Foreign buyers stocked up on corn, soybeans and wheat this past week, as purchases of all three were up sharply from the prior week and topped trade forecasts.
A bulge in new-crop soybean business in the U.S. Department of Agriculture’s weekly export report had been expected after USDA last week announced the sale of nearly 47.8 million bu. to China via its daily reporting system for big sales.
A delegation of Chinese buyers last week signed deals to buy more than 460 million bu. of U.S. soybeans. A day later, USDA reported the sale of 47.8 million bu.
Old-crop soybean sales of nearly 15.1 million bu. were up 80% from the prior week and kept annual sales above USDA’s forecasted amount. Unknown destinations, Mexico and China led buyers. New-crop sales of 56 million bu. were up sharply from the prior week, with China the largest buyer, followed by unknown destinations and Costa Rica.
Old-crop corn sales of 18.4 million bu. were more than double the prior week but went to the usual customers in Asia and Latin America. Sales were led by Japan, Mexico and Peru. The sales easily topped the pace needed to meet USDA’s annual forecast. New-crop sales of nearly 8.4 million bu. topped forecasts in a Reuters poll, with Mexico, unknown destinations and Colombia as the lead buyers.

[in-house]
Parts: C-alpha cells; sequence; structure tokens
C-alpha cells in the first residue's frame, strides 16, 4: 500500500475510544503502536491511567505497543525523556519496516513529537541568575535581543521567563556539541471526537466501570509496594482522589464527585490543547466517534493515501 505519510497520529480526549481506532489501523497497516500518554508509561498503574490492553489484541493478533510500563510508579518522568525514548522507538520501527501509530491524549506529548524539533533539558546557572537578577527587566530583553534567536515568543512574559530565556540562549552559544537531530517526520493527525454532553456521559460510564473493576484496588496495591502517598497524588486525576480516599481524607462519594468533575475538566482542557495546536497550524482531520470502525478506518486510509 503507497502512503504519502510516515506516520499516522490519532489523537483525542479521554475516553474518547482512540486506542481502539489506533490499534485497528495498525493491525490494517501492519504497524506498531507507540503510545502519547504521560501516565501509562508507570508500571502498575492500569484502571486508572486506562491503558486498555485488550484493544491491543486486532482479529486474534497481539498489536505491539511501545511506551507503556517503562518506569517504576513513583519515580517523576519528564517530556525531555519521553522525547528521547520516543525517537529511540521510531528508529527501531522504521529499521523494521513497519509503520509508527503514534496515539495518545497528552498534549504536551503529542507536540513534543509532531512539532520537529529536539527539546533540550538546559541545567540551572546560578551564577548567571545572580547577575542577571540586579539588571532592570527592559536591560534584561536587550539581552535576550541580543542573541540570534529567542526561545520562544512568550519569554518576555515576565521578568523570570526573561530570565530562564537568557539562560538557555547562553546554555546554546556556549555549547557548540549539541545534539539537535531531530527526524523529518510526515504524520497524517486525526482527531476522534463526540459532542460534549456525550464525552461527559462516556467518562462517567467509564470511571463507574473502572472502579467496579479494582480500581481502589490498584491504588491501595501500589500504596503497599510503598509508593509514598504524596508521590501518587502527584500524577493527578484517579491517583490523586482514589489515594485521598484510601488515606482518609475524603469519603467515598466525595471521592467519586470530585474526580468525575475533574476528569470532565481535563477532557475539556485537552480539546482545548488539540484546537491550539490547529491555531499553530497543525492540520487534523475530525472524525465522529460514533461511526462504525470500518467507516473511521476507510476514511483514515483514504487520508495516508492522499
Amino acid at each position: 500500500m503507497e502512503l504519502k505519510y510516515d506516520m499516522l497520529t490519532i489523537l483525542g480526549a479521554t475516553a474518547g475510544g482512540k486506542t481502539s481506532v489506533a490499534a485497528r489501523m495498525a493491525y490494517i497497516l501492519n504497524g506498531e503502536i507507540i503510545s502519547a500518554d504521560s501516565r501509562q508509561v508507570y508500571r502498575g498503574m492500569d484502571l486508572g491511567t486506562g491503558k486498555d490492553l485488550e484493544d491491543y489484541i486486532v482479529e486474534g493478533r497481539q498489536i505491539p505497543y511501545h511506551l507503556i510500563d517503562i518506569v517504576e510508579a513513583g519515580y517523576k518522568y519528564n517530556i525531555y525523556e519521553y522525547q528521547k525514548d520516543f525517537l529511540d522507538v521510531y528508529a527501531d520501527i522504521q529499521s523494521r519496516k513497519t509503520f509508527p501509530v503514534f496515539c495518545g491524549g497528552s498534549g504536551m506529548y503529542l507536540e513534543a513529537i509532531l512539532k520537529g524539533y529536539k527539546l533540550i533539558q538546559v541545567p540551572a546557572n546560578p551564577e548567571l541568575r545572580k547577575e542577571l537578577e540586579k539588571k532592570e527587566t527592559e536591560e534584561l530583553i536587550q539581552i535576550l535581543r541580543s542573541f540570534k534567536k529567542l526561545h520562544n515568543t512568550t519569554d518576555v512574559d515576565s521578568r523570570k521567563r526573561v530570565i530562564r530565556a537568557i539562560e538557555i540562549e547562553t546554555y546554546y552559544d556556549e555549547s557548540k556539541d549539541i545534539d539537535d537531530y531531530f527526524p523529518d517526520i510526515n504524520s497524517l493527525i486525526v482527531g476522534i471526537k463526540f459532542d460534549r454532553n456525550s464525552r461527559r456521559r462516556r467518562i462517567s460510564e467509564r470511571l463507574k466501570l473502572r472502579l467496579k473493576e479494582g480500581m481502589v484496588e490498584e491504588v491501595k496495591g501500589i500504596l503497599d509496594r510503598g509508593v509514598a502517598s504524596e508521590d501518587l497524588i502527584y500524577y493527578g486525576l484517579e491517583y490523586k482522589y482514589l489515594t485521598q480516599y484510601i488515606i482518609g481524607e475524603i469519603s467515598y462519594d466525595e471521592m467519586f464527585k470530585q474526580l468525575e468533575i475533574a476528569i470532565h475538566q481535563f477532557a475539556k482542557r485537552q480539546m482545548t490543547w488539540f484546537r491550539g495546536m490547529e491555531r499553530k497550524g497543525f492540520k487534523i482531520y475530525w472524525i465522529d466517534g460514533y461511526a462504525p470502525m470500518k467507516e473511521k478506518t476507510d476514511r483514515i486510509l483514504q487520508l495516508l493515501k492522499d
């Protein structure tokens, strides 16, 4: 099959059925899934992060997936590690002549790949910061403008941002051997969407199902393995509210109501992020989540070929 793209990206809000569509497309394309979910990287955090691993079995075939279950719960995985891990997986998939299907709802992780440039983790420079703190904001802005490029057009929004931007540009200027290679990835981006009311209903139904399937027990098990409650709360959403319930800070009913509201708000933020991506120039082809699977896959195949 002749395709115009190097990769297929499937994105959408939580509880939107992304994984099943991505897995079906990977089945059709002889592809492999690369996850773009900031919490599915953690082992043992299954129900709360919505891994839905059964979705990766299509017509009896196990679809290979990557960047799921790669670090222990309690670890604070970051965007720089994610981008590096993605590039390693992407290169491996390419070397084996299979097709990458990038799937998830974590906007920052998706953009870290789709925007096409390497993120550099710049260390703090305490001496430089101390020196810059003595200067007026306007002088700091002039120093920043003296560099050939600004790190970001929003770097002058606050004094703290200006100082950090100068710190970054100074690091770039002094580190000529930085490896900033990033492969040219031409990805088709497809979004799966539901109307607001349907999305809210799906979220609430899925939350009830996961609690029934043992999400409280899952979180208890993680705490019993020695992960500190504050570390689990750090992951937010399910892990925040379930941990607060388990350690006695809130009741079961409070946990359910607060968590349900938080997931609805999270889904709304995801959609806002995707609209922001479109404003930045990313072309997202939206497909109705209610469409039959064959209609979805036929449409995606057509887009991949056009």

Wheat sales of 24.6 million bu. were led by the Philippines, South Korea and Mexico.
“Wheat is the surprise, showing end users are starting to become concerned about supplies of high-quality wheat. U.S. hard red winter wheat in the cash market is still cheap, and protein appears better than early indications,” Farm Futures senior grain analyst Bryce Knorr said of the sales. “Soybeans were expected due to the Chinese delegation.”
Chicago, Ill., corn futures rose 1-2 cents after the export report and before the overnight session closed, while the soybean and wheat markets had little movement after the report.
Chicago Board of Trade (CBOT) August soybeans closed the overnight session up 6-1/2 cents, and September corn was up 5 cents. CBOT September soft red winter wheat was down 1-1/4 cents, and Kansas City, Mo., September hard red winter wheat finished the overnight session down 1 cent. Spring wheat for September closed 5 cents lower.
Soybean meal export sales of 41,400 metric tons were up sharply from the prior week and matched trade forecasts. Venezuela, Colombia and Canada led the buyers. New-crop business of 75,900 tons was down 44% from a week ago and matched forecasts, with the Philippines, Canada and Mexico as the leading buyers.
Soybean oil sales of 25,400 metric tons were up 57% from the prior week and were on the high end of the trade forecasts. The Dominican Republic, Guatemala and Mexico were the leading buyers.
Sorghum sales of 2.24 million bu. were down slightly from a week ago and went to China. New-crop sales of nearly 2.6 million bu. went to unknown destinations.